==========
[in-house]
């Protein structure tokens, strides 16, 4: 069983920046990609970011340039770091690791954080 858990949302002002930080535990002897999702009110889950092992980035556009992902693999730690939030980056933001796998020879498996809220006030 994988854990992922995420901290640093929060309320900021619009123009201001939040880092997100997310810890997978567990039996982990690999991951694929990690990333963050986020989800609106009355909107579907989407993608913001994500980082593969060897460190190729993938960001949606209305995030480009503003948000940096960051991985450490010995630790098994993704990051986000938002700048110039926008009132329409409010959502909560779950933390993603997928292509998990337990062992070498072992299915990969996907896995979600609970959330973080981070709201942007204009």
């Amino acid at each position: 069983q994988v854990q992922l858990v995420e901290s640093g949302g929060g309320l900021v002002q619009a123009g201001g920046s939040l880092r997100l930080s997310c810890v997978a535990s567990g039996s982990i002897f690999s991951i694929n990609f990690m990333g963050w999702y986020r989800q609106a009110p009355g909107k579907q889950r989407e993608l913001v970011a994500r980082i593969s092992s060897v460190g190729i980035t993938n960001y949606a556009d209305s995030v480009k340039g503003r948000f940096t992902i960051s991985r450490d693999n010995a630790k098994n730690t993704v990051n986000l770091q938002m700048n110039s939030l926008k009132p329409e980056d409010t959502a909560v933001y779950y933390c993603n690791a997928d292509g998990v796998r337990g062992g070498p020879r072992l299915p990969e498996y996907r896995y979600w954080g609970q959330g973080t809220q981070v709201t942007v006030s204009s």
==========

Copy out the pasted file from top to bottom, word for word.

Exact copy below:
[in-house]
């Protein structure tokens, strides 16, 4: 069983920046990609970011340039770091690791954080 858990949302002002930080535990002897999702009110889950092992980035556009992902693999730690939030980056933001796998020879498996809220006030 994988854990992922995420901290640093929060309320900021619009123009201001939040880092997100997310810890997978567990039996982990690999991951694929990690990333963050986020989800609106009355909107579907989407993608913001994500980082593969060897460190190729993938960001949606209305995030480009503003948000940096960051991985450490010995630790098994993704990051986000938002700048110039926008009132329409409010959502909560779950933390993603997928292509998990337990062992070498072992299915990969996907896995979600609970959330973080981070709201942007204009």
């Amino acid at each position: 069983q994988v854990q992922l858990v995420e901290s640093g949302g929060g309320l900021v002002q619009a123009g201001g920046s939040l880092r997100l930080s997310c810890v997978a535990s567990g039996s982990i002897f690999s991951i694929n990609f990690m990333g963050w999702y986020r989800q609106a009110p009355g909107k579907q889950r989407e993608l913001v970011a994500r980082i593969s092992s060897v460190g190729i980035t993938n960001y949606a556009d209305s995030v480009k340039g503003r948000f940096t992902i960051s991985r450490d693999n010995a630790k098994n730690t993704v990051n986000l770091q938002m700048n110039s939030l926008k009132p329409e980056d409010t959502a909560v933001y779950y933390c993603n690791a997928d292509g998990v796998r337990g062992g070498p020879r072992l299915p990969e498996y996907r896995y979600w954080g609970q959330g973080t809220q981070v709201t942007v006030s204009s």